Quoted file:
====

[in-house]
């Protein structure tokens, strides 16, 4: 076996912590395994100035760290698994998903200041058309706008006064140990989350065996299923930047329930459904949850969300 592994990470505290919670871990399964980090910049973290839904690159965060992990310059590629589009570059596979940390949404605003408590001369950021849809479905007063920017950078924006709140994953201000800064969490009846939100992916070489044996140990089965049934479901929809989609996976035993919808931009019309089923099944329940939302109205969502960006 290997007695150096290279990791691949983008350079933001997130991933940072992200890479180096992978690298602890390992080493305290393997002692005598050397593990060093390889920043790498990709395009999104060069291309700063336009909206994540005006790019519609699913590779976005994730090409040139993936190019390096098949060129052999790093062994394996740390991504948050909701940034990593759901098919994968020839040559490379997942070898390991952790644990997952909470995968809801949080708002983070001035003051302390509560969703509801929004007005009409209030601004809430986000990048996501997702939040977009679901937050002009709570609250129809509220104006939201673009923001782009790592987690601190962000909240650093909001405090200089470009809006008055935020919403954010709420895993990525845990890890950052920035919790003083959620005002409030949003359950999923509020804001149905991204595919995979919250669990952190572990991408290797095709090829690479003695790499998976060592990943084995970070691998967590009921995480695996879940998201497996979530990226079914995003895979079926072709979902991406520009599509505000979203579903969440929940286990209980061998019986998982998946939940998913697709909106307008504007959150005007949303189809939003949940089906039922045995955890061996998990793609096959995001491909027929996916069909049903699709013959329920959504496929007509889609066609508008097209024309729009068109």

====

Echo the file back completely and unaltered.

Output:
[in-house]
């Protein structure tokens, strides 16, 4: 076996912590395994100035760290698994998903200041058309706008006064140990989350065996299923930047329930459904949850969300 592994990470505290919670871990399964980090910049973290839904690159965060992990310059590629589009570059596979940390949404605003408590001369950021849809479905007063920017950078924006709140994953201000800064969490009846939100992916070489044996140990089965049934479901929809989609996976035993919808931009019309089923099944329940939302109205969502960006 290997007695150096290279990791691949983008350079933001997130991933940072992200890479180096992978690298602890390992080493305290393997002692005598050397593990060093390889920043790498990709395009999104060069291309700063336009909206994540005006790019519609699913590779976005994730090409040139993936190019390096098949060129052999790093062994394996740390991504948050909701940034990593759901098919994968020839040559490379997942070898390991952790644990997952909470995968809801949080708002983070001035003051302390509560969703509801929004007005009409209030601004809430986000990048996501997702939040977009679901937050002009709570609250129809509220104006939201673009923001782009790592987690601190962000909240650093909001405090200089470009809006008055935020919403954010709420895993990525845990890890950052920035919790003083959620005002409030949003359950999923509020804001149905991204595919995979919250669990952190572990991408290797095709090829690479003695790499998976060592990943084995970070691998967590009921995480695996879940998201497996979530990226079914995003895979079926072709979902991406520009599509505000979203579903969440929940286990209980061998019986998982998946939940998913697709909106307008504007959150005007949303189809939003949940089906039922045995955890061996998990793609096959995001491909027929996916069909049903699709013959329920959504496929007509889609066609508008097209024309729009068109």